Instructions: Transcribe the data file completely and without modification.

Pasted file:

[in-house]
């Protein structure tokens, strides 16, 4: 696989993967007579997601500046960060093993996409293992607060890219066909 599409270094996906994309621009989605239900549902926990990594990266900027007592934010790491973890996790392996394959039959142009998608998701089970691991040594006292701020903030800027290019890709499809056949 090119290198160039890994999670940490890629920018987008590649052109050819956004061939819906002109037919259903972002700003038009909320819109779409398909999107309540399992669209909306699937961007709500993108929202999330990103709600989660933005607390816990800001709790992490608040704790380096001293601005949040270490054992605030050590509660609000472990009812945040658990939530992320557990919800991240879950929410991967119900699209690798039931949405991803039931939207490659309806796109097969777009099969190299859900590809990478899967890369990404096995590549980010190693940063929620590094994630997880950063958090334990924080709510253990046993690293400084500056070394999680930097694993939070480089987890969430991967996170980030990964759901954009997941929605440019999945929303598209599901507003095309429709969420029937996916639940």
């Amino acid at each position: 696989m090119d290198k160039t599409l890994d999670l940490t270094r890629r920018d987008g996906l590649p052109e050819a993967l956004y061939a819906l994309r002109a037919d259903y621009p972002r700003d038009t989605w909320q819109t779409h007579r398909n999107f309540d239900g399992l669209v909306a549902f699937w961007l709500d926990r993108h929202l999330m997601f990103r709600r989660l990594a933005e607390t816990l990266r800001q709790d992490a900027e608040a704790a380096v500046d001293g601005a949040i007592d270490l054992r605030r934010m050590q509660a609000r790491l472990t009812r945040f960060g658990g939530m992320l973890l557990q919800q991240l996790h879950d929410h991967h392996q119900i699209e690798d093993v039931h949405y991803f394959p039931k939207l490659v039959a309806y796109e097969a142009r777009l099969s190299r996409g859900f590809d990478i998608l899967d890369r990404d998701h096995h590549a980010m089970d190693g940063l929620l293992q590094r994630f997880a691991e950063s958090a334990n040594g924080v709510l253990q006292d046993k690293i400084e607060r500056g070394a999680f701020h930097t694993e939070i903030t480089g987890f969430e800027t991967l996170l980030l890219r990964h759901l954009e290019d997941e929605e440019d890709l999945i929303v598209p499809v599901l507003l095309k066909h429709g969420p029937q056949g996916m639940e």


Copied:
[in-house]
């Protein structure tokens, strides 16, 4: 696989993967007579997601500046960060093993996409293992607060890219066909 599409270094996906994309621009989605239900549902926990990594990266900027007592934010790491973890996790392996394959039959142009998608998701089970691991040594006292701020903030800027290019890709499809056949 090119290198160039890994999670940490890629920018987008590649052109050819956004061939819906002109037919259903972002700003038009909320819109779409398909999107309540399992669209909306699937961007709500993108929202999330990103709600989660933005607390816990800001709790992490608040704790380096001293601005949040270490054992605030050590509660609000472990009812945040658990939530992320557990919800991240879950929410991967119900699209690798039931949405991803039931939207490659309806796109097969777009099969190299859900590809990478899967890369990404096995590549980010190693940063929620590094994630997880950063958090334990924080709510253990046993690293400084500056070394999680930097694993939070480089987890969430991967996170980030990964759901954009997941929605440019999945929303598209599901507003095309429709969420029937996916639940």
């Amino acid at each position: 696989m090119d290198k160039t599409l890994d999670l940490t270094r890629r920018d987008g996906l590649p052109e050819a993967l956004y061939a819906l994309r002109a037919d259903y621009p972002r700003d038009t989605w909320q819109t779409h007579r398909n999107f309540d239900g399992l669209v909306a549902f699937w961007l709500d926990r993108h929202l999330m997601f990103r709600r989660l990594a933005e607390t816990l990266r800001q709790d992490a900027e608040a704790a380096v500046d001293g601005a949040i007592d270490l054992r605030r934010m050590q509660a609000r790491l472990t009812r945040f960060g658990g939530m992320l973890l557990q919800q991240l996790h879950d929410h991967h392996q119900i699209e690798d093993v039931h949405y991803f394959p039931k939207l490659v039959a309806y796109e097969a142009r777009l099969s190299r996409g859900f590809d990478i998608l899967d890369r990404d998701h096995h590549a980010m089970d190693g940063l929620l293992q590094r994630f997880a691991e950063s958090a334990n040594g924080v709510l253990q006292d046993k690293i400084e607060r500056g070394a999680f701020h930097t694993e939070i903030t480089g987890f969430e800027t991967l996170l980030l890219r990964h759901l954009e290019d997941e929605e440019d890709l999945i929303v598209p499809v599901l507003l095309k066909h429709g969420p029937q056949g996916m639940e």